Midnight Woodworking

Woodworking

St. Kilian chapel – Pastor chair, part 2

I decided to sand the four columns before adding the trim.

Like the Ambo, the columns on the chair will have a walnut bullnose wrapped around the top and bottom of the columns.

I installed my dado blade in the table saw, set at 3/4″ wide.

Then I set up some stop blocks on my fence and cross-cut sled. I used my short prototype column to verify my setup and set the depth of the blade.

I cut a 1/8″ deep dado around the top, then the bottom of each column.

Then I adjusted the fence and cut a 1/4″ deep dado on three facets to establish the pocket for the arm of the chair to attach to.

The columns are done so I got some of the walnut bullnose, left over from the ambo, and started cutting it down to the right length.

My stop blocks, added to my cross-cut sled make it easy to cut the walnut to length and add the angles.

When one piece is cut, the end has to be cut off to make the next.

I found that if I paid careful attention to where my fingers were, I could cut the end of the long piece of stock straight while cutting the angle on the short piece.

When I had 64 of these little pieces, it was time to start cutting.

I made sure, when I cut the pieces, to lay them out in the order they were cut. This allows me to match the grain back up so that it appears to flow all the way around.

I am using a quick-set CA glue (Super Glue) to attach the facets of the ring together. I can hold them in place for about 15 seconds and they are set enough to move on to the next one.

After the first half-ring was complete, I did a test fit to make sure there was a small gap to allow for expansion.

While the glue was still wet on the outside, I sanded over the connections, embedding fine sawdust into the glue that wasn’t removed. This effectively fills any hairline gaps.

After I had the half-rings all glued and sanded, I placed a thin bead of silicone along the middle if the inside surface. The silicone will stay flexible but firm. This will hold the ring In place, but allow for small movements like expansion and contraction of the wood.

I placed the silicone on both pieces than put more CA glue on the ends of one of the halves.

Press them together for about 20 seconds then you can sand the joint and move on to the next one.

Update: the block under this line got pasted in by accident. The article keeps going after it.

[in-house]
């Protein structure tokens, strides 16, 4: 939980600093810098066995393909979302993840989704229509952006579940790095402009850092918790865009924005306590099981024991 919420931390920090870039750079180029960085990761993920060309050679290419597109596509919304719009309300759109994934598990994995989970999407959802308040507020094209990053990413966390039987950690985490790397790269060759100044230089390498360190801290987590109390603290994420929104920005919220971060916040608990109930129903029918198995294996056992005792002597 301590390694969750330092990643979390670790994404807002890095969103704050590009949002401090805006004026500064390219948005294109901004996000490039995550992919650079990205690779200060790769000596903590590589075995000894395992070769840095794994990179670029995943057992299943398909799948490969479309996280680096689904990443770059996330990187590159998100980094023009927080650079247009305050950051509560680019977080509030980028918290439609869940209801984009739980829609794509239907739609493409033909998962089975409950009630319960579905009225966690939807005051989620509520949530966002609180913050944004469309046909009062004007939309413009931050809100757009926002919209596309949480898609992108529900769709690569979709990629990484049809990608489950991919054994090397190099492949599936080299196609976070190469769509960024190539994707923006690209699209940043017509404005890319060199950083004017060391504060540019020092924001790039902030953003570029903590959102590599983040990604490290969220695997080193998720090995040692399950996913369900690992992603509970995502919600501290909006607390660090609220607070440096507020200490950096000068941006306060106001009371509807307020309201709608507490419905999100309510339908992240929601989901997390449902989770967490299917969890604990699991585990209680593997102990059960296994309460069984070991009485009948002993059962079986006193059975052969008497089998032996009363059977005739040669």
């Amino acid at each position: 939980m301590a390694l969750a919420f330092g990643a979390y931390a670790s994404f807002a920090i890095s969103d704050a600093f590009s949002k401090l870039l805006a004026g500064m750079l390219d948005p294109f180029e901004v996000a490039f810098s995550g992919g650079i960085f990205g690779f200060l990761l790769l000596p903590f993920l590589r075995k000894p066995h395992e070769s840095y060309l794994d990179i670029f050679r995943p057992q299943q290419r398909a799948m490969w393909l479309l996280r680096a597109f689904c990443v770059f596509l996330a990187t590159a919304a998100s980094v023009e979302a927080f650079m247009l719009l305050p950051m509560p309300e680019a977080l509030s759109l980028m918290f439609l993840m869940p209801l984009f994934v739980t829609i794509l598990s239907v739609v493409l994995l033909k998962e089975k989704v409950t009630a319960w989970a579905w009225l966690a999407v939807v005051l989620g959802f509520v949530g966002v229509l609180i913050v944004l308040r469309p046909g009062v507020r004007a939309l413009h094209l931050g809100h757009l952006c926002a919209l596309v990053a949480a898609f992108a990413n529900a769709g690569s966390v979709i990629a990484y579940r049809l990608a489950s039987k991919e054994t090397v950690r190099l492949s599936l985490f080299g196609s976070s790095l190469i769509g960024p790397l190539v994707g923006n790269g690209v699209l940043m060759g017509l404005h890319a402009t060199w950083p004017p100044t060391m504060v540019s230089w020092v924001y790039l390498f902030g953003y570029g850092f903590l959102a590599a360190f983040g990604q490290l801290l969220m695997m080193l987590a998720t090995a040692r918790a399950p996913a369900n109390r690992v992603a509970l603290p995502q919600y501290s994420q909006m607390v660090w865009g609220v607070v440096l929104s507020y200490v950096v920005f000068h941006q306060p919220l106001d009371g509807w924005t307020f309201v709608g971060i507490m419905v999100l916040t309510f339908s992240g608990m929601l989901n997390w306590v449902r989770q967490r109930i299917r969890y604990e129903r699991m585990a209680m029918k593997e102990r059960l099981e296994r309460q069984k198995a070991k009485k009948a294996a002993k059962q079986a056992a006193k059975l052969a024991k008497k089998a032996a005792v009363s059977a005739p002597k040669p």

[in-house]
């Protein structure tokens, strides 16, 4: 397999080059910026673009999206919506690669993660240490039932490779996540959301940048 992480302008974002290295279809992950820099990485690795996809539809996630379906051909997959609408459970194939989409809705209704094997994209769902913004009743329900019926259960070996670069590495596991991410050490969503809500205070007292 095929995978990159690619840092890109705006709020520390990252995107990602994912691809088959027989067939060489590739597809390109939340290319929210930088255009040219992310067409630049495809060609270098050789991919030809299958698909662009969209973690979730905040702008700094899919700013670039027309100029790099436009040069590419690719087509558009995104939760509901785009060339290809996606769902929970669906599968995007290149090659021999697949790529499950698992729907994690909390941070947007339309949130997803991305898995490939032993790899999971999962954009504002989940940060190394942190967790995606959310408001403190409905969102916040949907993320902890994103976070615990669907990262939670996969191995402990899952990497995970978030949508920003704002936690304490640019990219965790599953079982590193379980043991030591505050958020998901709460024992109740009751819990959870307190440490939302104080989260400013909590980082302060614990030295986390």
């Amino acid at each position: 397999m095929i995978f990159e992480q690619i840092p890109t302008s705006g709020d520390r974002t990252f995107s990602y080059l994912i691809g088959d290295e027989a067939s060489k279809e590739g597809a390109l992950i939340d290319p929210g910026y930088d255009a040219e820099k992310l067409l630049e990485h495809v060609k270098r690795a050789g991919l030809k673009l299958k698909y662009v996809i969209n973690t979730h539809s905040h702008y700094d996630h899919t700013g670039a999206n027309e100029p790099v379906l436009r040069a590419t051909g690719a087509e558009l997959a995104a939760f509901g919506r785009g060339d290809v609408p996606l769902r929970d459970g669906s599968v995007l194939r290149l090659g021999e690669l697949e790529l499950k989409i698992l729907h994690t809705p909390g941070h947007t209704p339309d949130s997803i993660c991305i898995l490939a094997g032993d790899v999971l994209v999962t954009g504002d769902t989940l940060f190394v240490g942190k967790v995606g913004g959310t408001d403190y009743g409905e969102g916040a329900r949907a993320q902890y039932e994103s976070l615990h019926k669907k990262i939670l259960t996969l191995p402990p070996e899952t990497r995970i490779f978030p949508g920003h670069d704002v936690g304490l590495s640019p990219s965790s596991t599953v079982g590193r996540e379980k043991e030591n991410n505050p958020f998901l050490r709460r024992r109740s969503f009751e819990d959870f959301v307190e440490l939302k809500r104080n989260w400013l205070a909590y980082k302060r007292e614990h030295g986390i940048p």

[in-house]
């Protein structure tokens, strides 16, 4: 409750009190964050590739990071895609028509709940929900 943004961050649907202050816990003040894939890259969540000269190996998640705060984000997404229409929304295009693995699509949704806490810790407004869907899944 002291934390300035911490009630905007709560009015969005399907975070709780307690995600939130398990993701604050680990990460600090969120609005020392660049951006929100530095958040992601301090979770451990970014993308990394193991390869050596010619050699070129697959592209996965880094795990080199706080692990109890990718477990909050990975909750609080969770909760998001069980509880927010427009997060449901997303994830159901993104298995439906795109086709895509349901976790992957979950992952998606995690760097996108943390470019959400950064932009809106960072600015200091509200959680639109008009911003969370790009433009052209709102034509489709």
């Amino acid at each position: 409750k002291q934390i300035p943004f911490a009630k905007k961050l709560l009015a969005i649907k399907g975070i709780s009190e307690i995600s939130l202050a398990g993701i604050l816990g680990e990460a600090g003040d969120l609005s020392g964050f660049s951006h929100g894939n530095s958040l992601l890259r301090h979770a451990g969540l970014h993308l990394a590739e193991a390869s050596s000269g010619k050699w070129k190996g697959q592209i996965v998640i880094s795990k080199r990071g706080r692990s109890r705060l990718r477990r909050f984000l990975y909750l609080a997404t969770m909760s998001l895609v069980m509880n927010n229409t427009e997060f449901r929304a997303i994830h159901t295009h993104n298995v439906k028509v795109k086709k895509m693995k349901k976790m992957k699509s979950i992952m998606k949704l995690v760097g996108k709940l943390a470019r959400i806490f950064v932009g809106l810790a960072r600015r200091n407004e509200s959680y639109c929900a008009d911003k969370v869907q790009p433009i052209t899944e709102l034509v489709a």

All four columns are now trimmed and sanded.

To get a pattern for the notch in the arms, I cut a 1/4″ deep dado onto my prototype column, then set it on top of a scrap piece of 3/4″ thick wood. I squared the wood to the fence on my table saw, then pressed the back of the column to it as well to orient them together.

Then I traced the three facets.

I cut them out on my band saw then sanded the facets smooth.

I pressed the arm into place and it was a tight fit.

Since that worked successfully, I pulled out a big board and cut it down to pieces a little longer than I needed for the arms.

I jointed and planed them down to the correct height and width, leaving the length a few inches longer. Those will be cut down later.

I centered the column onto the new boards and traced the facets again.

I used my speed square to extend the lines to the edge and verify that they were at 45° angles to the edge.

These were cut out on the band saw, then I installed one and placed the columns up on blocks to mimic the finished height. I grabbed a chair and sat in it to test the arm height. It seems to be at a comfortable level.

Since the points stick out too far, I marked them and drew some back-angles from those points.

Then I used my miter saw to cut them off.

They look a lot nicer like that (and less painful).

The arms are done for now, so I moved on to cutting out the squares for the tops and bottoms of the columns.

After they were cut, I set up the 3/4″ round-over bit in the router table and trimmed the base caps.

Then I loaded in the chamfer bit and cut the angle on the base plates.

I did a dry-fit with all the pieces so far. Starting to look like a chair.

Next, I moved on to milling up the wood for the seat.

Then I milled up the wood for the back.

I cut a 1/2″x1″ rabbet onto the two back sides. These will receive a 3/4″ piece of plywood later.

The last funky little piece is the mid-span connection for the back. I am not entirely sure what size and shape it will wind up, but I am starting with rounded ends. I traced the base of a bottle that was just the right size, then cut my curves on the band saw.

A little sanding at the spindle sander and they were done as well.

That should be just about all of the milling for the chair. There are just a couple of more modifications to the seat pieces, but that is enough for today.

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